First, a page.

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Shiseido Co., Japan’s top cosmetics company, received the Asahi Shimbun Foundation’s Grand Prize on July 8 in recognition of its contribution to society.

The company allocates 3 percent of its annual profits to a variety of causes; 1 percent is devoted to cultural activities, including exhibitions held at its Shiseido Gallery.

The gallery, which opened in 1919, has hosted some 3,000 exhibitions, displaying works by more than 5,000 artists.

Morio Ikeda, president and chief executive officer of Shiseido, spoke recently about how he feels enriched by art — especially Christian art.

“Christian art gives me power. I am thankful for this and am aware that as far as art is concerned, I have been always on the receiving end, rather than on the giving end.”

Ikeda, who often goes abroad on business, especially to France and Italy, says he makes it a point to attend Sunday morning worship, mostly at Catholic churches, when he finds himself in such countries.

“Art helps me ponder my being — and the very nature of being,” he says.

Ikeda was speaking on the subject of “The Relationship Between Business Management and Visual Art” at the Ginza church of the Nihon Kirisuto Kyodan (the United Church of Christ in Japan) in Tokyo last week, on the occasion of the opening of the 27th Christian Art Exhibition, showing there.

For a Japanese business leader, Ikeda’s educational background is rather unusual. He graduated from the Tokyo Union Theological Seminary, a Protestant institution, in 1961. But rather than become a pastor, he chose to join Shiseido.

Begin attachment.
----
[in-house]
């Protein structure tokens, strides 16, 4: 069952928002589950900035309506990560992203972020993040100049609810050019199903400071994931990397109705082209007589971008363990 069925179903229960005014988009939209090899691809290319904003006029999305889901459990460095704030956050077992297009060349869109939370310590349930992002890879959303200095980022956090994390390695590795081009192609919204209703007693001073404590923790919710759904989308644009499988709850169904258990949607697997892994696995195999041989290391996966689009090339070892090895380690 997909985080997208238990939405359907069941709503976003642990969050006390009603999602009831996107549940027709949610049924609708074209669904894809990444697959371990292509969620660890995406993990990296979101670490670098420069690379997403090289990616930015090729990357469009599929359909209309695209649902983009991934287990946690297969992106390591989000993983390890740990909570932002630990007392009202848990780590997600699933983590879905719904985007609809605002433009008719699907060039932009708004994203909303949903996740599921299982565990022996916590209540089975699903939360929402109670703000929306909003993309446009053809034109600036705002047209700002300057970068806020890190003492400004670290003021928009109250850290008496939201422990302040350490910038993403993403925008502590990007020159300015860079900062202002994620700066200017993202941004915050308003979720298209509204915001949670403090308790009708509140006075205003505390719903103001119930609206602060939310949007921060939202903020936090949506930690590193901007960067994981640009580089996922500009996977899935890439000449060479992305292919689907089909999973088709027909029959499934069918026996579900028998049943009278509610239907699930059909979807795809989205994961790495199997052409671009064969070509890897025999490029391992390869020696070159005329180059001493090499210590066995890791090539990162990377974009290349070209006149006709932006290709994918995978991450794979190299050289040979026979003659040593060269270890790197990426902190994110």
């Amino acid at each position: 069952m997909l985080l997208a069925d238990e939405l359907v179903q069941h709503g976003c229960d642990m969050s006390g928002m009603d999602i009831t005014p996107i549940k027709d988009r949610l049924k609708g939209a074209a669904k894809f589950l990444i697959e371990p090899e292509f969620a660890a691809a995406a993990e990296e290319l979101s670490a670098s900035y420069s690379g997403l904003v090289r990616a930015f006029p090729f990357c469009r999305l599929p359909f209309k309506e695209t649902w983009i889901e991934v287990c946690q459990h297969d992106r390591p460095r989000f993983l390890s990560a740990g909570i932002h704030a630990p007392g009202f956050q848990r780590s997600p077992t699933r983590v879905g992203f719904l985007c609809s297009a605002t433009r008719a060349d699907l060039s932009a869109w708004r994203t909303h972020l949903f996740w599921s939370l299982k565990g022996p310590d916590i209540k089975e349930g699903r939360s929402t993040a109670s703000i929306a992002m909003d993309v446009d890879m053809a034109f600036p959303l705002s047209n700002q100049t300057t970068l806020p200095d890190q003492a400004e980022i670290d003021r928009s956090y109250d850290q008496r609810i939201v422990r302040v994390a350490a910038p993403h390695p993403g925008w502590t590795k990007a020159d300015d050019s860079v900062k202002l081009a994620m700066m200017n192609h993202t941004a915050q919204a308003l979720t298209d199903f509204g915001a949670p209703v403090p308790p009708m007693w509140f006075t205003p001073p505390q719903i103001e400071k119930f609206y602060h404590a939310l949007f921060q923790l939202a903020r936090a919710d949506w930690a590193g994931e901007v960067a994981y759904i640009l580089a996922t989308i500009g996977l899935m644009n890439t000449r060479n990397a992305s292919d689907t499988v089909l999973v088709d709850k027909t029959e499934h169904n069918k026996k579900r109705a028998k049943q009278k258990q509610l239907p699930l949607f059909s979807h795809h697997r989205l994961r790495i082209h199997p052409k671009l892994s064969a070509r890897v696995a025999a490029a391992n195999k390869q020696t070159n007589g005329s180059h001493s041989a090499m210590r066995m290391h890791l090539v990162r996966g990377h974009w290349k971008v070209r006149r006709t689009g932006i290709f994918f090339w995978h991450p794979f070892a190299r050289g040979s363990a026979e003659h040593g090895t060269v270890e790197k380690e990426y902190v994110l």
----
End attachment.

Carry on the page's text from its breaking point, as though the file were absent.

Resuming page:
Ikeda calls ours an age of materialistic satisfaction. “In the name of the market economy, we are being driven to extremes — to the verge of economic war,” he said. “I fear that the spirit of harmony and cooperation is being lost.”

Ikeda believes that today’s society is sick, and that juvenile crime reflects this sickness. In such dire circumstances, art has an important role to play, he says. For inspiration, he looks to Michelangelo’s “Pieta Rondanini” in Milan.

“The ‘Pieta Rondanini’ left an indelible impression upon me when I first saw it, 25 or 26 years ago,” Ikeda recalled. “Michelangelo’s ‘David’ and ‘Moses’ embody a monotheistic strength of will. But this age needs tenderness, meekness and compassion as shown by the ‘Pieta Rondanini.’ “

This unfinished sculpture, representing Mary holding the dead body of Jesus (its title means “pity”) contains a powerful message for society today, he says.

“Only art can convey this kind of message. . . . I once read that it is precisely because art is powerless that it is able to create eternal truth, goodness and beauty. This, I believe, is the spirit of Christ,” Ikeda says.

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